Keshi made four changes to the team that had drawn in Monrovia in September. Mikel got his first start for the Super Eagles since the appointment of the Big Boss, and there was a place from the start for birthday boy Ahmed Musa.
Oboabona, who had looked unimpressive out-of-position at right-back, was moved into the heart of the defence to replace injured captain Joseph Yobo. Ambrose came into the side to deputize at right-back, and Echiejile started in place of Juwon Oshaniwa.
This was perhaps the first working prototype of a Keshi team, and is remarkably close to the group that would start at the Africa Cup of Nations three months later.
Whereas in the first leg a flat 4-4-2 had left the middle of the park somewhat threadbare, here the inclusion of Mikel was ostensibly to add a further layer of protection and control. However, in order for that to be relevant, it needed to be in service of goals; it was impossible not to cast the mind back to the debacle that was the qualifiers for the 2012 edition.
Thankfully, the opening goal came inside a minute, as Ambrose rose to head home a teasing delivery by Moses, only his second international goal.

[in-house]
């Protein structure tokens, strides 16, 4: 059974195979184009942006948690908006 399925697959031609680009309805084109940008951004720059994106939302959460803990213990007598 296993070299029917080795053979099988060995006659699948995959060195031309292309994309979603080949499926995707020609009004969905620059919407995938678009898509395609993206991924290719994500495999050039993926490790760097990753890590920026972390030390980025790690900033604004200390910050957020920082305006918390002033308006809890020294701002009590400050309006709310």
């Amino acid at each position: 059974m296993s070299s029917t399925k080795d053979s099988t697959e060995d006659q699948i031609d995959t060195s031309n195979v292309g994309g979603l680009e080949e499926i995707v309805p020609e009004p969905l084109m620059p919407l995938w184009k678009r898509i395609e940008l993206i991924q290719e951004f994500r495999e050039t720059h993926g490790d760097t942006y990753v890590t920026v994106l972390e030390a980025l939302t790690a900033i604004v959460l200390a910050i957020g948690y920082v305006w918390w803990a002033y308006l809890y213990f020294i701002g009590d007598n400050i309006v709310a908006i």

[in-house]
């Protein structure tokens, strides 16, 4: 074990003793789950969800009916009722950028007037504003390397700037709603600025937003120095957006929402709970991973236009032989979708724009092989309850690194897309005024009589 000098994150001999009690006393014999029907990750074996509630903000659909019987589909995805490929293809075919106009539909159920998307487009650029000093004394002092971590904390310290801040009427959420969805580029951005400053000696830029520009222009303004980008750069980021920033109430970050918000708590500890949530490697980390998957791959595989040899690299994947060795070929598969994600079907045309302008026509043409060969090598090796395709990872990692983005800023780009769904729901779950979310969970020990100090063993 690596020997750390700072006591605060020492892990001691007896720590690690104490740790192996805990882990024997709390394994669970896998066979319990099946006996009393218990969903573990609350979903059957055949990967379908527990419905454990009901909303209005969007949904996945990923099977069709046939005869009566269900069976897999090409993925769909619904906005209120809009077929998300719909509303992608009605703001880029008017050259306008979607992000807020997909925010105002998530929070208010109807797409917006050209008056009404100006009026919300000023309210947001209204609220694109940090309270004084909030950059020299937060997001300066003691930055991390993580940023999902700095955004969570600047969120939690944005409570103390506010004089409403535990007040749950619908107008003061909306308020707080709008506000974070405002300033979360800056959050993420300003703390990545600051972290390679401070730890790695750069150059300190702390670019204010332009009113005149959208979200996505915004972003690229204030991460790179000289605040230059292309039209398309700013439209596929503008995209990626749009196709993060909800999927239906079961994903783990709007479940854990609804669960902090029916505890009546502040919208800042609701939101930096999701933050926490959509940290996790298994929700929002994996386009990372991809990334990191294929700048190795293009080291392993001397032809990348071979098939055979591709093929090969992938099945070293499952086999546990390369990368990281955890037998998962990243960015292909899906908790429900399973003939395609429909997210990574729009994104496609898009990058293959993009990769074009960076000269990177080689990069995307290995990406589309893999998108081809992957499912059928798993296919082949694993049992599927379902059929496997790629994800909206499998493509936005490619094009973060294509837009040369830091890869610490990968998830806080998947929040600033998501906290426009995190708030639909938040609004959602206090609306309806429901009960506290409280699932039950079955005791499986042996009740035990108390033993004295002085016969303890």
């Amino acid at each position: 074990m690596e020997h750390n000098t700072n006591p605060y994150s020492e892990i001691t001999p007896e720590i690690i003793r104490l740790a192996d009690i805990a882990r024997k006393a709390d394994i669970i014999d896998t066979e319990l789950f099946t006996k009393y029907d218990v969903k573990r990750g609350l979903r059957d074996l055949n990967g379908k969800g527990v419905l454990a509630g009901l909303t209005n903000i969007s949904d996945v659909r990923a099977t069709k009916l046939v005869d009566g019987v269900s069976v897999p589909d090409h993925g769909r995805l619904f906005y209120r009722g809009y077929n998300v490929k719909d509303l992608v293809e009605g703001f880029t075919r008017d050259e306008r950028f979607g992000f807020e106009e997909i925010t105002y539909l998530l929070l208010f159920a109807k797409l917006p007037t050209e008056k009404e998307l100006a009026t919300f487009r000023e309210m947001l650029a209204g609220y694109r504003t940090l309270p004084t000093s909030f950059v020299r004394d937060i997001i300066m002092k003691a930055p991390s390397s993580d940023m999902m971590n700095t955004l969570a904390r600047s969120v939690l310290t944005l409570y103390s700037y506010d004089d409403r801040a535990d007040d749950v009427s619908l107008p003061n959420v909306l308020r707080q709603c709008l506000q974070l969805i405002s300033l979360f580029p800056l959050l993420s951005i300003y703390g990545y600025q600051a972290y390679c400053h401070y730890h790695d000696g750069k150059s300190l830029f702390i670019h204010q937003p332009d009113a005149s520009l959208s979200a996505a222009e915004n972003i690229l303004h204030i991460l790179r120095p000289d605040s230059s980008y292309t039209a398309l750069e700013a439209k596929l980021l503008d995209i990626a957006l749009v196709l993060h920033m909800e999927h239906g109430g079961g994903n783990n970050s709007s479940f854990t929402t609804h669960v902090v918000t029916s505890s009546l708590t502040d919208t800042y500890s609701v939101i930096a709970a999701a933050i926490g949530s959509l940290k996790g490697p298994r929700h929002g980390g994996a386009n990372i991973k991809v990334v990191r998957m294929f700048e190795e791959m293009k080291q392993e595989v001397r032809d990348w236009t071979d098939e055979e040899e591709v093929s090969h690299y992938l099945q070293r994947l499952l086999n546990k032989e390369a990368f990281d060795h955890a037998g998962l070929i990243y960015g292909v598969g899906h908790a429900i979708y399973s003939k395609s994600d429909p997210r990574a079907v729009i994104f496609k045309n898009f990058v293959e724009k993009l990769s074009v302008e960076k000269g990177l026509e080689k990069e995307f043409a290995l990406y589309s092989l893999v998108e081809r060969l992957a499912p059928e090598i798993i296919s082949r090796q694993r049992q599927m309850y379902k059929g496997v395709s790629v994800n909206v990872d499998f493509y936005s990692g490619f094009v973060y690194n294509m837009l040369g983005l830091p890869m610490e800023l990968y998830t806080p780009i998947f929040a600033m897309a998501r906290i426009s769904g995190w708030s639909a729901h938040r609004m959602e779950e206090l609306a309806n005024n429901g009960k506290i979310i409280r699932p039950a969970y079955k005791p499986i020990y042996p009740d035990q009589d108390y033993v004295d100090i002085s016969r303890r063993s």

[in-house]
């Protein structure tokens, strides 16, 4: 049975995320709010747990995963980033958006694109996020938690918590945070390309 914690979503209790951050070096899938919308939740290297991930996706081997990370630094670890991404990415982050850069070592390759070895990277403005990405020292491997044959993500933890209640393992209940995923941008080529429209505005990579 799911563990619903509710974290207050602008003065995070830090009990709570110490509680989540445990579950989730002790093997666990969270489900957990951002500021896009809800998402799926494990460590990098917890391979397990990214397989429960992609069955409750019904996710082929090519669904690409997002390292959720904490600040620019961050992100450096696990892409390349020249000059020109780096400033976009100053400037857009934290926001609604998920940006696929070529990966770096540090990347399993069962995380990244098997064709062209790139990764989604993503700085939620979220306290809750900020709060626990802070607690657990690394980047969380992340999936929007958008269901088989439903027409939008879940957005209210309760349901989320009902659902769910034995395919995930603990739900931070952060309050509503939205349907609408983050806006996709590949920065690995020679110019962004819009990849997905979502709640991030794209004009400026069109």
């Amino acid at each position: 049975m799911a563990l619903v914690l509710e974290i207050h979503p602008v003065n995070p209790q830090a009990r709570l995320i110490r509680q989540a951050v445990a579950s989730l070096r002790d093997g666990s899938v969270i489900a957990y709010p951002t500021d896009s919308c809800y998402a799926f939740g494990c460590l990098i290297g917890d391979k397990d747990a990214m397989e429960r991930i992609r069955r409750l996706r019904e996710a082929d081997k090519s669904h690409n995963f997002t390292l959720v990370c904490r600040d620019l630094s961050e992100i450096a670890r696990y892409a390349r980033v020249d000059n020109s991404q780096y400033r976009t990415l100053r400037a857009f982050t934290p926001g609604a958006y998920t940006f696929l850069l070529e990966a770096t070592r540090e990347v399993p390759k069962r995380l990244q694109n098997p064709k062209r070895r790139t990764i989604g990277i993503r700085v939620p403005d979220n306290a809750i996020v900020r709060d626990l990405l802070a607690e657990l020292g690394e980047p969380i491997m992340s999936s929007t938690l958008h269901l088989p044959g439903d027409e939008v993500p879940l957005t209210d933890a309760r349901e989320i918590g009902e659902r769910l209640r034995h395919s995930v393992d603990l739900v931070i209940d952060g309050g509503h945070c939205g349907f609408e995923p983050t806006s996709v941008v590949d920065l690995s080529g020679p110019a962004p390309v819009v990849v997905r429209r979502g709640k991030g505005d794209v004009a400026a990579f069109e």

Scoring so early was important for the dynamic of the tie, as it completely altered Liberia’s game plan. The Lone Star now needed to score more than once on the day, and so could not afford to keep things tight before going for it later on. It showed: their attempts to get back into the game were devoid of conviction, even though they did pretty well steadying themselves after going behind.
That said, they did get through on a few occasions, notably calling Enyeama into action after the half-hour mark when Sekou Oliseh outwitted Igiebor in the middle of the park before letting fly. This flagged up a concern: the midfield pivot of Obiora and Mikel was defined more by its tidiness in possession, and so lacked the requisite aggression to really dominate. Surprisingly, it was the visitors with the greater share of the ball.